'Morning Sun' is from a new class of wild plum selected as a seedling of 'Wild Goose' of Prunus hortulana which is indigenous to North America. The yields are nearly 4 times the original species selection with a more upright sturdy tree and clean foliage. The sweet and tart fruit is excellent for fresh eating, jam, preserves and pies. The fruits are highly resistant to plum curculio. In completely no spray situations there may be some attempted entry into the fruit by curculio larvae. This causes a small black spot to form on the fruit exuding a clear liquid which encapsulates the larvae thereby not letting the insect penetrate and mature within the fruit. There are no fungal diseases on the fruit or foliage including mildew. The leaves are clean and remain so through the fall which helps give good return bloom the following year. The clustering fruit ripens starting in early August and continues for two to three weeks. Harvested more in the yellow stage before the fruit turns red, the tartness of the fruit is increased.
Unlike the original clonal 'Wild Goose', 'Morning Sun' does not drop its leaves early or have excessive damage due to fungal or insect damage which helps make it much more vigorous and higher yielding. This is the reason this seedling was selected. The flavor is more tart with a dense flesh. Fruit could easily be shipped or packed in containers without fear of turning to mush or breaking down once picked.
Flavor improves as the fruit ripens on the tree and is best if the fruits develop the red blush prior to picking or shaking. The fruits could be used in the same manner as other wild plums. The skin has almost no astringency unless picked immature. The fruit is dense enough to package and ship as the skin is thick enough to prevent bruising. The bright yellow inside is a welcoming sweet flavor of a new day ahead. 'Morning Sun' is one of a class of new plum varieties from Oikos Tree Crops that require little or no spray to maintain and yet produce a nutritious fruit perfect for organic production. This variety is specifically bred for Michigan and similar climates where there is high humidity as well as early frosts making plum cultivation difficult.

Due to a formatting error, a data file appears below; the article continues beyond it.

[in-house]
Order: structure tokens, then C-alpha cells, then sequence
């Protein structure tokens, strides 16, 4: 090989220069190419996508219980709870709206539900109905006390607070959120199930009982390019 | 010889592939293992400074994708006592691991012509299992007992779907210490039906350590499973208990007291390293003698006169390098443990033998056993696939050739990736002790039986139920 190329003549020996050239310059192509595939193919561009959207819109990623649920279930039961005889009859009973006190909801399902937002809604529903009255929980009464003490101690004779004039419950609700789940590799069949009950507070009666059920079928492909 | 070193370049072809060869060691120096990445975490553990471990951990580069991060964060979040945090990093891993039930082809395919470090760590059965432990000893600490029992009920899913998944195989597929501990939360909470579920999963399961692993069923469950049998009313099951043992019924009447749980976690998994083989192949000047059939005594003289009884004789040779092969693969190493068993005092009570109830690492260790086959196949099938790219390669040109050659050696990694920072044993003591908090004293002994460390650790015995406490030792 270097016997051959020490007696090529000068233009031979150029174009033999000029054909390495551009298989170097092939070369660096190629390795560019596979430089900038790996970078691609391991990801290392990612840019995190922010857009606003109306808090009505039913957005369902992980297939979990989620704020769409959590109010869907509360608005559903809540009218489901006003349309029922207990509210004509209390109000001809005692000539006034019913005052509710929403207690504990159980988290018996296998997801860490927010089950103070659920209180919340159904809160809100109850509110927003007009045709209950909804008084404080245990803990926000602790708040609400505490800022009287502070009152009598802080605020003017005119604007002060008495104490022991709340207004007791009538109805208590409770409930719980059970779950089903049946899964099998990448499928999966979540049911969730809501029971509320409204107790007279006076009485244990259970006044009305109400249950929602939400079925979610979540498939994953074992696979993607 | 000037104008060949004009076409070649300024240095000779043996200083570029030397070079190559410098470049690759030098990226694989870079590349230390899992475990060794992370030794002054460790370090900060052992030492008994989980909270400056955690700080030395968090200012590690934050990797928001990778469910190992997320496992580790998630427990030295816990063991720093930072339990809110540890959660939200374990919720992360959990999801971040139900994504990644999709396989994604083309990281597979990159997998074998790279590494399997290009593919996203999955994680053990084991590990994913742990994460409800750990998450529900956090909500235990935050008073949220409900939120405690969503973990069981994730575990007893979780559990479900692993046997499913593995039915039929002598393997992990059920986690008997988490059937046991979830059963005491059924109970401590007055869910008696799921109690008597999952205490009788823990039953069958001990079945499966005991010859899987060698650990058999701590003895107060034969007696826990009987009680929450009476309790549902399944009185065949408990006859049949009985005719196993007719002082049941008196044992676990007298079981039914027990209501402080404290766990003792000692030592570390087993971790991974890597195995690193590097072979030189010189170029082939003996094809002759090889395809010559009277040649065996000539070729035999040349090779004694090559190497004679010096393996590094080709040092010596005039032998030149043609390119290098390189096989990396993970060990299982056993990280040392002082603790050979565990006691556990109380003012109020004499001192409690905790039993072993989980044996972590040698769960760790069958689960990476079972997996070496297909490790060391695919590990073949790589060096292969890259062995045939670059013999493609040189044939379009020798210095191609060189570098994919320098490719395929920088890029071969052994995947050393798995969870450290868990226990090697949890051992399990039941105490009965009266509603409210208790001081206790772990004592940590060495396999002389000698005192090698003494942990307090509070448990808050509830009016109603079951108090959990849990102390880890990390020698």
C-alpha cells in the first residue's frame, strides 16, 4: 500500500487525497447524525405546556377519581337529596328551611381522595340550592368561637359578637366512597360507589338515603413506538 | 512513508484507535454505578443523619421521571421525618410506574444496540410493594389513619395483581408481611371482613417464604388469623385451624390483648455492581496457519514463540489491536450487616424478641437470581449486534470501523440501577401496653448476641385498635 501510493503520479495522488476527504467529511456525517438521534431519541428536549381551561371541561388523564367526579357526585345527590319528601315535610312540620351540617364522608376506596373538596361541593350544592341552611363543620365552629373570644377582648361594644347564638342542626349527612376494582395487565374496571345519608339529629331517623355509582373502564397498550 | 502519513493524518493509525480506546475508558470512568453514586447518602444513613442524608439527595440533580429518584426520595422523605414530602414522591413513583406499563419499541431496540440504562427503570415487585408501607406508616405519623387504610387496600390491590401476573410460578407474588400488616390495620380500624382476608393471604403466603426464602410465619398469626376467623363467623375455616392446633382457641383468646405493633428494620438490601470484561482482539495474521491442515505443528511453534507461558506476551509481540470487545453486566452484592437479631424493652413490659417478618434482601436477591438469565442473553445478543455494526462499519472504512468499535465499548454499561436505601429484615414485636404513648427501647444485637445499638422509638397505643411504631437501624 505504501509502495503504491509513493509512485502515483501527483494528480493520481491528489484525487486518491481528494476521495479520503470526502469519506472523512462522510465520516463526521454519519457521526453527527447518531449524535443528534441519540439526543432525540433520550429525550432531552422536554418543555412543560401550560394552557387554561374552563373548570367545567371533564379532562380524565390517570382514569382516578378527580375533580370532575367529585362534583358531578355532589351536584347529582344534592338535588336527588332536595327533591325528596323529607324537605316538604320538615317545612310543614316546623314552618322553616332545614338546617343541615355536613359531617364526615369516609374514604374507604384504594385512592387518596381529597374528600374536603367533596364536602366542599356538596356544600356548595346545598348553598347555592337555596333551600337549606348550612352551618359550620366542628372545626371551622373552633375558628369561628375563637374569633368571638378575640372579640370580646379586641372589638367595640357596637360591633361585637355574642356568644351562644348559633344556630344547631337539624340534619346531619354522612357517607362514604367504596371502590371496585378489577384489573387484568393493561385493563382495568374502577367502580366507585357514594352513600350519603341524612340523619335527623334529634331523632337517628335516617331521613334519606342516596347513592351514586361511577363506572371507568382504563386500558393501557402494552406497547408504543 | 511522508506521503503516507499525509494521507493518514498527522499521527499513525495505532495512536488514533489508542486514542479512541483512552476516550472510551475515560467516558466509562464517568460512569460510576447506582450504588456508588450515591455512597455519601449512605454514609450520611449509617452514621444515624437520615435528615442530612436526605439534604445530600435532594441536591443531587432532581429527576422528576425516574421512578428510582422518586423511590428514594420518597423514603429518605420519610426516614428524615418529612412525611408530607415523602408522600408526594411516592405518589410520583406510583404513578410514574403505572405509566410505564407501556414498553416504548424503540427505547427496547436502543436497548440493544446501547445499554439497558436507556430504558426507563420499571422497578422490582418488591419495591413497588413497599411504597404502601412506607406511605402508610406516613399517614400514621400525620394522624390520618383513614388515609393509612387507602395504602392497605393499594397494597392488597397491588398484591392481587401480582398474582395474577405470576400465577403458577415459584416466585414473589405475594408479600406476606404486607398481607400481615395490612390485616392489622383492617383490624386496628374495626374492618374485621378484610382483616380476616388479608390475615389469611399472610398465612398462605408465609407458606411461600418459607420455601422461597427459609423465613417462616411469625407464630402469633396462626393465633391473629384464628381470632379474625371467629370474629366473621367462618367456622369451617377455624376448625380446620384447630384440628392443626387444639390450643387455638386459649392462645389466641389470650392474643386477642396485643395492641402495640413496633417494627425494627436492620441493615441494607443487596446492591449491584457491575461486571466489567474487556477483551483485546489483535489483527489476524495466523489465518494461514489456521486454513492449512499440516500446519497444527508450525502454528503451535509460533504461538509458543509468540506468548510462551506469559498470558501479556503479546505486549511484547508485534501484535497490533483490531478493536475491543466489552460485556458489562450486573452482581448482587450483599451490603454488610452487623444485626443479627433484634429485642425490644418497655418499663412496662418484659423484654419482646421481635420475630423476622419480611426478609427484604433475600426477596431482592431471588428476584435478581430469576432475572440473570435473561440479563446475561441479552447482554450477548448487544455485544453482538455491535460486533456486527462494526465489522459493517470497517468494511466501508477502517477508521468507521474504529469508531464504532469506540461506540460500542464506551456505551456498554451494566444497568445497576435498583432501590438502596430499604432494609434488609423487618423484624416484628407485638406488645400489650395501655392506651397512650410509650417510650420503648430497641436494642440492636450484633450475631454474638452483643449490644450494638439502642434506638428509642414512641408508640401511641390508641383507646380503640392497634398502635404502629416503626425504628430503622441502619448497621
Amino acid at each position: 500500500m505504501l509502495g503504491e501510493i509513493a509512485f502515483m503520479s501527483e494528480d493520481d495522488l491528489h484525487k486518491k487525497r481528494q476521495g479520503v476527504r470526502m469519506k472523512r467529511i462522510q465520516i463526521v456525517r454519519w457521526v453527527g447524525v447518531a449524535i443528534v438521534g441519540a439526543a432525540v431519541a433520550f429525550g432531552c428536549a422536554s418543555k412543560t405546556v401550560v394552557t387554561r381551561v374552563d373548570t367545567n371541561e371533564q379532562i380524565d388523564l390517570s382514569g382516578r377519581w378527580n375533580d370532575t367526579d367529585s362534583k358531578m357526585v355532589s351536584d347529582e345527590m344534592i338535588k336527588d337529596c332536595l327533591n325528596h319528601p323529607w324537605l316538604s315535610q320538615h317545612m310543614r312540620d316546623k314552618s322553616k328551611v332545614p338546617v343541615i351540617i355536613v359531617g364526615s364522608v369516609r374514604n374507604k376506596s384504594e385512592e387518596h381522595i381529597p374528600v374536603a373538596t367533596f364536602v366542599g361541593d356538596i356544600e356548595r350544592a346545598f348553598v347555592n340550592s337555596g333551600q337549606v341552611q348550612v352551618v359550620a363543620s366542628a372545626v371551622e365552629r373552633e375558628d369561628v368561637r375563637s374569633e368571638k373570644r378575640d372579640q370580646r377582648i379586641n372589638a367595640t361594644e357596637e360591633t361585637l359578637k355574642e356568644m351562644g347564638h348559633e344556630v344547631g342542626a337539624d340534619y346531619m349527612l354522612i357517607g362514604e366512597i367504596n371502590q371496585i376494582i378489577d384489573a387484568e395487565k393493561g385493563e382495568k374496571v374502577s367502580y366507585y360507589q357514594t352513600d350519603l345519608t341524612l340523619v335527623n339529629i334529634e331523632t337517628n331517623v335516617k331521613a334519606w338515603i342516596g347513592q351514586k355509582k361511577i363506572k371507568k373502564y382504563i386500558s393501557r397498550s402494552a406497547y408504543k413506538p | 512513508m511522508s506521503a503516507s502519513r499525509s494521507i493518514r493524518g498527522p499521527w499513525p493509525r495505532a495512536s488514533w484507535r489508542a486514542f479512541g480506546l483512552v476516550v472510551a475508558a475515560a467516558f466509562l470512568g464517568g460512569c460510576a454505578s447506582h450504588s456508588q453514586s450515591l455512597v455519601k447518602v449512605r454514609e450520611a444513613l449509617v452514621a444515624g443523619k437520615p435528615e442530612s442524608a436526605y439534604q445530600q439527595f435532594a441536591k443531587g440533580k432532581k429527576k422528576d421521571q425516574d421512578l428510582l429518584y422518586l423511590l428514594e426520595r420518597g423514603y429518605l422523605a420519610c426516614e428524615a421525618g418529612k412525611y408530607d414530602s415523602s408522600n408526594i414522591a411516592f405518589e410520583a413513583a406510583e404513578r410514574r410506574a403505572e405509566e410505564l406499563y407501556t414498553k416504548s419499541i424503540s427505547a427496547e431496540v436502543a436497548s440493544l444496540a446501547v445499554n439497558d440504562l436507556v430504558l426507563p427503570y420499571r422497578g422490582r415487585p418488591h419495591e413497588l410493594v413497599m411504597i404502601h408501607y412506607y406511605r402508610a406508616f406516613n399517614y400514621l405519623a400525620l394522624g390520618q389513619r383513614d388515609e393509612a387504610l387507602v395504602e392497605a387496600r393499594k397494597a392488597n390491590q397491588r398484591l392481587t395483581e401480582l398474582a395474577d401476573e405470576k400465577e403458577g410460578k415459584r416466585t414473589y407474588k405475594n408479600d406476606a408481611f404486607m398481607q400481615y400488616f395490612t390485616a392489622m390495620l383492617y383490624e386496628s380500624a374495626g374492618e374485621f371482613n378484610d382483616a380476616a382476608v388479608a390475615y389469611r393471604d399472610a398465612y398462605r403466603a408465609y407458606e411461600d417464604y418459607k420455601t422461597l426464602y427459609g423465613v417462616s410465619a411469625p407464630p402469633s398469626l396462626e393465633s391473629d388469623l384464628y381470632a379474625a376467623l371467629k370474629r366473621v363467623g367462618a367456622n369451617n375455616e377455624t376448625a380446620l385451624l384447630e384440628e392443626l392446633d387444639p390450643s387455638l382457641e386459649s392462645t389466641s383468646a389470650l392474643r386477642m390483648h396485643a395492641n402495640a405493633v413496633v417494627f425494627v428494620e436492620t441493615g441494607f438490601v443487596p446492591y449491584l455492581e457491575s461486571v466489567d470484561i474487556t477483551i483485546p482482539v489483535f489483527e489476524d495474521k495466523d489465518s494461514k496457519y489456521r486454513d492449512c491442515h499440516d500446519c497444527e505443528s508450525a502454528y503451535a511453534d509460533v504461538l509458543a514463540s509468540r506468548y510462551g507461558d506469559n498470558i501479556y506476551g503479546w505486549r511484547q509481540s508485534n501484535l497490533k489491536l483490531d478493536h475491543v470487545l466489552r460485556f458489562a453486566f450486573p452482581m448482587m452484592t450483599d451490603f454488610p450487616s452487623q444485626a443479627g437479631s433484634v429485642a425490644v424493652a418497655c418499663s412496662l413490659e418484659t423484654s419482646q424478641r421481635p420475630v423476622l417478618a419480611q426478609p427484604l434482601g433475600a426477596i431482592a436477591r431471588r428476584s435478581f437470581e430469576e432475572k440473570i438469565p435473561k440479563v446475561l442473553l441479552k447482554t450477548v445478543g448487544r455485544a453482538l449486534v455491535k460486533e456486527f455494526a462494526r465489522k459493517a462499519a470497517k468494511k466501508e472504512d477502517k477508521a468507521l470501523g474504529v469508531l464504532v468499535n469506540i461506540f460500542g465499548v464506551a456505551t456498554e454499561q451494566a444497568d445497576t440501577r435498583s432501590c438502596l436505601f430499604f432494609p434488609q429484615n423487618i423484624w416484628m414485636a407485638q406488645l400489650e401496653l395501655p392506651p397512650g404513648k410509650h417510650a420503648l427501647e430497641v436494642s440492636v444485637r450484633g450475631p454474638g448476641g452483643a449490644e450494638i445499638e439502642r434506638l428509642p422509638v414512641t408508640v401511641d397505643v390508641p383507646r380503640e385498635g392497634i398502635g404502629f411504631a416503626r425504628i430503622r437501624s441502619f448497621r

Scionwood is sent upon request with an order of seeds in winter during the dormant season usually in January and February.
To germinate the seeds: Seeds require a cold moist dormancy at 33-38F for 90-120 days. Store in lightly moist Canadian peat moss and refrigerate. Some seeds will sprout after 60 days. These can be plucked out and planted. Some will take the full 120 days. A small portion of the seeds will sprout in the second year. Seeds can be planted outside in the fall as well. Plant in a well drained soil 1/2 inch deep. Seeds sprout slowly coming up in May and June. Only seeds are used from the variety 'Morning Sun' for this package.
Request for the scionwood can be made with an order for seeds. There is no additional charge. Scionwood is harvested and sent in January. Seeds are sent right away.
|Genus & Species||Prunus hortulana ; 'Morning Sun'|
|Hardiness||minus 25 F or more|
|Height (ft)||15-20 ft. tall with equal width open spreading crown.|
|Pollination Requirements||Self pollinating but helpful if other nearby wild goose plum seedlings are nearby. Flowers late rarely damaged by frost in our location. Reliable fruiting similar to beach plums at our farm.|
|Soil||Does well in sandy dry soils. If grown from cuttings plants will stolon lightly which could aid in plant reproduction and long term orchard establishment where it would not be necessary to buy replacement plants as the orchard would be self sustaining.|
|Climate||Zone 4-8. Likely would tolerate dry climates.|
|Ease of Cultivation||From seed or grafted, this selection makes it possible to commercially grow plums without spray. The use of this species would be ideal as seedlings for use as is or developing even more heavy producing plums with different fruit characteristics for fresh and processed. At a home garden, this is a semi dwarf plant easily grown in a variety of climates. The one characteristic often overlooked is vigor. Plants should always be selected based on vigor first.|